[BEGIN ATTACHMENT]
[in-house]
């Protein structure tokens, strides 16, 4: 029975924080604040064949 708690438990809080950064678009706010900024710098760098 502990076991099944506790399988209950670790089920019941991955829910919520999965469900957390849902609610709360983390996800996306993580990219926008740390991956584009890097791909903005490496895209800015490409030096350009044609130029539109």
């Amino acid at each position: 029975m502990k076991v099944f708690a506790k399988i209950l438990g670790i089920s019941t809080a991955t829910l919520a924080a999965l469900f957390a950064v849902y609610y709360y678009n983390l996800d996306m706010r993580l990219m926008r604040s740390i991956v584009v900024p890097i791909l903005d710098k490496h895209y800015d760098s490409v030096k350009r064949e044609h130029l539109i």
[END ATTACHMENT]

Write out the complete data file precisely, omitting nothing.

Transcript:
[in-house]
């Protein structure tokens, strides 16, 4: 029975924080604040064949 708690438990809080950064678009706010900024710098760098 502990076991099944506790399988209950670790089920019941991955829910919520999965469900957390849902609610709360983390996800996306993580990219926008740390991956584009890097791909903005490496895209800015490409030096350009044609130029539109």
């Amino acid at each position: 029975m502990k076991v099944f708690a506790k399988i209950l438990g670790i089920s019941t809080a991955t829910l919520a924080a999965l469900f957390a950064v849902y609610y709360y678009n983390l996800d996306m706010r993580l990219m926008r604040s740390i991956v584009v900024p890097i791909l903005d710098k490496h895209y800015d760098s490409v030096k350009r064949e044609h130029l539109i």